The Accepted Whispers Munajat-e-Maqbul
By Shaykh Ashraf Ali Thanvi (r.a)
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Translation and Commentary KHALID BaAIG
OVER 200 DU‘AS FROM THE QURAN AND HADITH FOR DAILY READING
Once Prophet Muhammad passed by a people who were suffering from some affliction. “Why don’t they make dw ‘@’ (supplication) to Allah for protection,” he said. With all the suffering and disasters Muslims are facing in various parts of the world, the question can be directed to all of us today.
It is not that we have forgotten du‘a’ completely; we refer to it regularly. But our ideas and practice regarding du‘a’ have become distorted. Often it is reduced to the level of a ritual. Generally it is considered when all our efforts have failed—an act of last resort. It is belittled through actions and sometimes even with words. Is it any wonder that today mostly a mention of du‘a’ is meant to indicate the hopelessness of a situation.
What a tragedy, for du‘a’ is the most potent weapon of a believer. It can change fate, while no action of ours ever can. It is the essence of ‘ibadah (worship). With it we can never fail; without it we can never succeed. In the proper scheme of things, du’a’ should be the first and the last resort of the believer, with all his plans and actions coming in between. In every difficulty we ask Allah “Y¢ to show us the way to handle that difficulty; we seek His help in in following the path He shows to us; we seek His aid in making our efforts successful. When we fall sick, we know that we cannot find the right doctor without His Will; that the best doctor may not be able to diagnose our condition without His Command; that the best treatment plan will not succeed without His Permission. We make du‘a’ for all of these. We make du‘a’ before we seek medical help, while we are receiving it and after it has been delivered. The same is true of all other difficulties we may encounter.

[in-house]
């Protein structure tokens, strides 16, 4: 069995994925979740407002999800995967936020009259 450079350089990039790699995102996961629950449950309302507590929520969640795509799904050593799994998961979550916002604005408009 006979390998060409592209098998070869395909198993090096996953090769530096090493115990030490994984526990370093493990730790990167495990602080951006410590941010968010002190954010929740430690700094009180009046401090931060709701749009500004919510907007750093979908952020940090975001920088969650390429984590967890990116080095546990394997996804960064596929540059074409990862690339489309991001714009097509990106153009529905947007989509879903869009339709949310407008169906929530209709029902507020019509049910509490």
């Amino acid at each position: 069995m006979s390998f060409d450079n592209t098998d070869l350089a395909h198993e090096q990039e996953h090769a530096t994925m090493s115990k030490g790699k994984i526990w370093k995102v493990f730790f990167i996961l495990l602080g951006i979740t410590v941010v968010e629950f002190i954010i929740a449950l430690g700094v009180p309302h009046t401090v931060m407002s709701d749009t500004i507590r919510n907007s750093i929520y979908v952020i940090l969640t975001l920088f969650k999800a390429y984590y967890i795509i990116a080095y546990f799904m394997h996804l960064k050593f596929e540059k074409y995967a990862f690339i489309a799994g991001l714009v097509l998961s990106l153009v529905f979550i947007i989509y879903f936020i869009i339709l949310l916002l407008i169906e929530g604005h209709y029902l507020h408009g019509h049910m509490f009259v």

Du‘a’ is conversation with Allah “4, our Creator, our Lord and Master, the All Knowing, the All Powerful. This act in itself is of extraordinary significance. It is the most uplifting, liberating, empowering, and transforming conversation a person can ever have. We turn to Him because we know that He alone can lift our sufferings and solve our problems. We feel relieved after describing our difficulties to our Creator. We feel empowered after having communicated with the All Mighty. We sense His mercy all around us after talking to the Most Merciful.
‘Ne gave us life and everything that we possess, without our having any right to it. It is His design and it is with a purpose. Our conditions of health and sickness, our afuence and pover-
ty, our joys and sorrows, our apparent successes and failures, our gains and losses—all of them are just a test. “He created death and life that He may test you which of you is best in deed” (A/-Mulk, 67:2).
Our ultimate success or failure—in the Hereafter—will depend solely on how we acted in the different circumstances that He chose for us. Did we seek His help when we needed help or were we too arrogant to ask? Did we accept His Will when things did not turn out our way? Did we show gratitude for His favors or were we proud of our own achievements?